Timeline (FY 1999 to project end):
FY 1999 Activities: Continued ADCP calibration and analysis of low flow conditions by organizing streamgaging work details during specific flow periods where calibration is lacking. Refinement of the mean velocity/AVM line velocity relationship will be continued after future discharge measurements are obtained. Operation and maintenance of the three AVM sites will also include electromagnetic point velocity analysis at one site. Daily value stage and discharge tables will be published for period of record.
FY 1999 Deliverables and Products: Daily value stage and discharge will be published for period of record in the data report entitled: ãWater Resources Data Florida, Water Year 1999 Volume 2Aä. Statistics to be included are: monthly totals, means, maximums, minimums, annual totals, means, highest and lowest daily means, annual seven-day minimum, annual runoff in acre feet to include 10, 50, 90 exceedance percentages.
Planned Outreach Activities: Outreach will be directed to Tribes such as the Seminole and Miccosukee Indian Tribes of Florida, and other agencies such as the SFWMD, Big Cypress Basin Preserve, Florida Department of Environmental Protection, and local agencies or groups that have an interest in the health of the south Florida ecosystem. Outreach will also include the production and dissemination of a two-page synopsis report as a Fact Sheet that summarizes project accomplishments.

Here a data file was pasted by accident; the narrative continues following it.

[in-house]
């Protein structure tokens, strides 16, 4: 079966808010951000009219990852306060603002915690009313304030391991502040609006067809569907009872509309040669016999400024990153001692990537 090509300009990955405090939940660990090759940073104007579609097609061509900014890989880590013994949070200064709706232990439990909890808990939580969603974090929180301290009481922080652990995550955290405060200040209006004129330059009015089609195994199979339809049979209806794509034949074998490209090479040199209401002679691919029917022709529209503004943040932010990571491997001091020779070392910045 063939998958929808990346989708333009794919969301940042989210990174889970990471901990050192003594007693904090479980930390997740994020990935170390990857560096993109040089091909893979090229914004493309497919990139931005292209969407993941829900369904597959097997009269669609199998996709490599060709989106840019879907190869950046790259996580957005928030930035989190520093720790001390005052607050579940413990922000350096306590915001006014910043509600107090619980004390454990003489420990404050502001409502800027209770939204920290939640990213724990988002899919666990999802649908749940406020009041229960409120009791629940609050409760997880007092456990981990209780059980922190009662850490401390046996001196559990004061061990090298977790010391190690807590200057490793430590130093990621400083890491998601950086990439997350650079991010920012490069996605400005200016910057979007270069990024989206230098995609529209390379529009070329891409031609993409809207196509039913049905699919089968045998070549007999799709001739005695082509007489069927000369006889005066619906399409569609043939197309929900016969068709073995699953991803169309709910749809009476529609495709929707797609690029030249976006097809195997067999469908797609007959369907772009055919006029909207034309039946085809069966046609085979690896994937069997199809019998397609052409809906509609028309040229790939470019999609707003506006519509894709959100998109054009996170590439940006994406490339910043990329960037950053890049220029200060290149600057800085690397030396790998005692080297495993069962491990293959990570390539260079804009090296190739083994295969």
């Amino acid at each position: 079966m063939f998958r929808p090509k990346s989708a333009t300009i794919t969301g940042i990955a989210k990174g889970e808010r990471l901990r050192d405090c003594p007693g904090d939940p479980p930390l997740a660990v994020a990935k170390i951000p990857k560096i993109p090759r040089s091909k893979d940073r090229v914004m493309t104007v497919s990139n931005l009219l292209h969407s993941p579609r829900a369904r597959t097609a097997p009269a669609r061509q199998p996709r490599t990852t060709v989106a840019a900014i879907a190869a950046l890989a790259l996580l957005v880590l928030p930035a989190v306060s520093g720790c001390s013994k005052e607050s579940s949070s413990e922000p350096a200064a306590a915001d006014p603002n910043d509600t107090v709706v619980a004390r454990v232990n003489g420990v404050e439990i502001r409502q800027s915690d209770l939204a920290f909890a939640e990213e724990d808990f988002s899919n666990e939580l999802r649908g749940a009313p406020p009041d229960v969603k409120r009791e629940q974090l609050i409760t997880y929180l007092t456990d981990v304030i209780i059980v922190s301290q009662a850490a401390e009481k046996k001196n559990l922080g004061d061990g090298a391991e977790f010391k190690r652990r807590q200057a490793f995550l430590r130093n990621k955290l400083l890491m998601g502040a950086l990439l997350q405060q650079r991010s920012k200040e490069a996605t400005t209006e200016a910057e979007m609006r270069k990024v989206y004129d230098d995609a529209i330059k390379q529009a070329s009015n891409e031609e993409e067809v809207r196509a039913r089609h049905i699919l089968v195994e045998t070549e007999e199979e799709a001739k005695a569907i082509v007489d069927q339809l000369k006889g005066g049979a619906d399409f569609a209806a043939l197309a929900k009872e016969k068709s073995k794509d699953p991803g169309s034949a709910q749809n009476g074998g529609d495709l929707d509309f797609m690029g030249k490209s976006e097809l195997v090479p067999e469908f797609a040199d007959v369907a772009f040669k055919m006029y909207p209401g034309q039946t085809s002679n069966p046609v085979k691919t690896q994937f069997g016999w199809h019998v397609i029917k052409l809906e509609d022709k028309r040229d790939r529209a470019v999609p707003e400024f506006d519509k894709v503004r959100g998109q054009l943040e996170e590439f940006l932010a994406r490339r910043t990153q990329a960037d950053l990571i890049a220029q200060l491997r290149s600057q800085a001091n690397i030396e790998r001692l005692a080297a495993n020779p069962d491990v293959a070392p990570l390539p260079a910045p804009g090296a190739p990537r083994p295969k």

COLLABORATORS AND CLIENTS: During the duration of the project close collaboration and exchange of technical information will be maintained with SFWMD personnel operating telemetry at the sites. The SFWMD data from AVM sites located directly upstream of the USGS sites will be routinely compared. These upstream sites will be used in a quality assurance effort to maintain mass-balance information with downstream USGS sites. The USGS will facilitate coordination of instrumentation troubleshooting and streamflow quality assurance at the multiagency sites. The USGS will also assist both Seminole and Miccosukee Indian Tribes to verify data-logger totalized flows, which will be used in quality assuring flow-weighted autosampler load totals. The USGS will also help train the two Tribes to access telemetric data through either ADAPS or the World Wide Web. Logistical support for pump and gate operations will be provided by the SFWMD. Progress and data dissemination will be communicated in monthly technical meetings and summarized for members of the monthly Seminole Working Group meetings.